All of them had some interesting things to say about the state of Kiwi broadcasting, but they are also fairly optimistic that the industry is in relatively good shape-if only it wasn’t for this blasted recession. Advertising revenues are down somewhere between 15 and 30 per cent and of course there’s been several rounds of cost-cutting, particularly in news and current affairs, but each of them was surprisingly upbeat about the state of broadcasting, particularly television, in the relatively (in global terms) small New Zealand market.

I was on a panel talking about the future of news and my fellow presnters were TVNZ head of news and CAff, Anthony Flannery, his TV3 counterpart, Mark Jennings and a recent NZBS graduate, Katrina Bennett, who’s now with the Radio Network in Wellington.

We had a lively discussion and again both Mark and Anthony were confident that television will continue to be the dominant news media for some time to come.There were some great questions from the audience too: about the ubiquitous TVNZ live cross that doesn’t seem to go anywhere. Anthony Flannery made the point that he thinks TVNZ news gets it right about 40 per cent of the time. There was also some discussion of how PR is tending to overshadow news to some degree and Katrina made the interesting point that to some extent journalists have just become the re-mediators of press releases. She asked why don’t organisations like the police just go straight to the public and this provoked some interesting responses from the panel and from the floor. Read the rest of this entry »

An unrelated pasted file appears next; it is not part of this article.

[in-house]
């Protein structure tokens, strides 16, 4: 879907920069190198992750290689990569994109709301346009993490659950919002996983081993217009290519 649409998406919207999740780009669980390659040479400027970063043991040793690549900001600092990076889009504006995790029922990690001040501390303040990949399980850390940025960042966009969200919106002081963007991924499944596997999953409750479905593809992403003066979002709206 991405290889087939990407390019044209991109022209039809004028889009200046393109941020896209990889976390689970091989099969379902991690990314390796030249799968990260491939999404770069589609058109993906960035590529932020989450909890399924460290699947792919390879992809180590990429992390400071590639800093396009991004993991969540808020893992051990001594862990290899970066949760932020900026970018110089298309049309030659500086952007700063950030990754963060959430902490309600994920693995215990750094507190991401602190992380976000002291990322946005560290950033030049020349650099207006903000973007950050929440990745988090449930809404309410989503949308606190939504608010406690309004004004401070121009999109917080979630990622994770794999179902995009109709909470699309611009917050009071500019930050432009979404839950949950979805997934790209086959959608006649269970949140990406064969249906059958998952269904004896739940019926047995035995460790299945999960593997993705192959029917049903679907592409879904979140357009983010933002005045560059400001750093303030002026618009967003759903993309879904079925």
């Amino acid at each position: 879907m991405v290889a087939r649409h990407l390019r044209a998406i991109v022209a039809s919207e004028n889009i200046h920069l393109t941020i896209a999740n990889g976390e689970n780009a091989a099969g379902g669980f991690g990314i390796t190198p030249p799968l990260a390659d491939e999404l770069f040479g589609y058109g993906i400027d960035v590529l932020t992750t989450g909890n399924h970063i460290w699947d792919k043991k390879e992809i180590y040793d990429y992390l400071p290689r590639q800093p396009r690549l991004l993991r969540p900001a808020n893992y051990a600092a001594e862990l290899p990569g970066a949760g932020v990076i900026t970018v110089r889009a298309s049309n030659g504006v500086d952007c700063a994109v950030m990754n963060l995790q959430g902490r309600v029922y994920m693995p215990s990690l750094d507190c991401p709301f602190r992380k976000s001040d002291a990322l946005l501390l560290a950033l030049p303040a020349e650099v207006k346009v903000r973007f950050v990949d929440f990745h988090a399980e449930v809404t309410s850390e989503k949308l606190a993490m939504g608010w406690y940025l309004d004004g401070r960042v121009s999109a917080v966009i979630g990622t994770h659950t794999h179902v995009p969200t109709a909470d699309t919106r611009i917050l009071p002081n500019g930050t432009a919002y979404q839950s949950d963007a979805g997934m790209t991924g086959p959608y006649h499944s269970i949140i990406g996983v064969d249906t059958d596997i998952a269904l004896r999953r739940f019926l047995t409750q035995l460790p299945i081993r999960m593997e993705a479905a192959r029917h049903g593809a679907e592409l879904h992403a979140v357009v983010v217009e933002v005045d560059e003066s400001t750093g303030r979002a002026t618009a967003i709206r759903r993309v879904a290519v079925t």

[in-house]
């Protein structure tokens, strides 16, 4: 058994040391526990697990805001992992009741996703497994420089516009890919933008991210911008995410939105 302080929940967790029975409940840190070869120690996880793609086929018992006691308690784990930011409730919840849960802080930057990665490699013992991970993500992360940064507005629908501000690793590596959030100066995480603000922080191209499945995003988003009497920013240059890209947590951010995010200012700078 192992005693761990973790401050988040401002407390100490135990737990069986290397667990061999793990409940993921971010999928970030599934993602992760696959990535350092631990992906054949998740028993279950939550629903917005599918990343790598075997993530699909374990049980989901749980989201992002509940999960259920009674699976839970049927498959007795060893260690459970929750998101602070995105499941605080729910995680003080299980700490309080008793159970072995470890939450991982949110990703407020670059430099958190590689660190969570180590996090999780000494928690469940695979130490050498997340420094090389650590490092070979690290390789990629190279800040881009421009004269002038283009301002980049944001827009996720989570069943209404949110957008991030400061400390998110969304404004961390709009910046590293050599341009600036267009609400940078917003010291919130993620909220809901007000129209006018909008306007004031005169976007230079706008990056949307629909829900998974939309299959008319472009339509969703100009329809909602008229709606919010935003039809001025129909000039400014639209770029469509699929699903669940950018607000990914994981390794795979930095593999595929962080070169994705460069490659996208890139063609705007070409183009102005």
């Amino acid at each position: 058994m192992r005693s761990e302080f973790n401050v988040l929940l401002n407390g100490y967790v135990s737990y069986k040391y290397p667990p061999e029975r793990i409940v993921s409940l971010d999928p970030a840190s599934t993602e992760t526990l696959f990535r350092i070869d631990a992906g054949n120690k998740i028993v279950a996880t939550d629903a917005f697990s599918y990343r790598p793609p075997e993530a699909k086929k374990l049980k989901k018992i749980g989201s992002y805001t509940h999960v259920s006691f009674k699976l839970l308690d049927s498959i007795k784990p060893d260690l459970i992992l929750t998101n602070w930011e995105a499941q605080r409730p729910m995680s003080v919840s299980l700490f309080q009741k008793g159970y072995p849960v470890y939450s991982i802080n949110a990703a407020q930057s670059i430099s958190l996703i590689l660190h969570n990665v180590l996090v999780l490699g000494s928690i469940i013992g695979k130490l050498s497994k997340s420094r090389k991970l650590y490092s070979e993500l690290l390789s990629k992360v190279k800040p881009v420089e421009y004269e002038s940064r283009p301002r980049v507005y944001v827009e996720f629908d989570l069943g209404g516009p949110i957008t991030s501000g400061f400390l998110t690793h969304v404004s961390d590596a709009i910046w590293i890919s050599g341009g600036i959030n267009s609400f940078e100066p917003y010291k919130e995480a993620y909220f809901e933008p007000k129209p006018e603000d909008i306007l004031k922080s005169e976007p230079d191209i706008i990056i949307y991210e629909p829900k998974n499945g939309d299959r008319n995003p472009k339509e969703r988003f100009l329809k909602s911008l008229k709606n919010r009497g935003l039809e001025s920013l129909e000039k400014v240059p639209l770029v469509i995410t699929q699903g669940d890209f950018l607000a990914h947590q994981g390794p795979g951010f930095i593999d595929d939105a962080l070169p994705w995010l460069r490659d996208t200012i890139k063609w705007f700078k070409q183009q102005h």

When is a newspaper no longer a newspaper?

February 2, 2009

There’s been some movement over the last year of newspapers dropping their print edition and becoming online-only. Which raises an interesting philosphical question: When does a newspaper stop being a newspaper?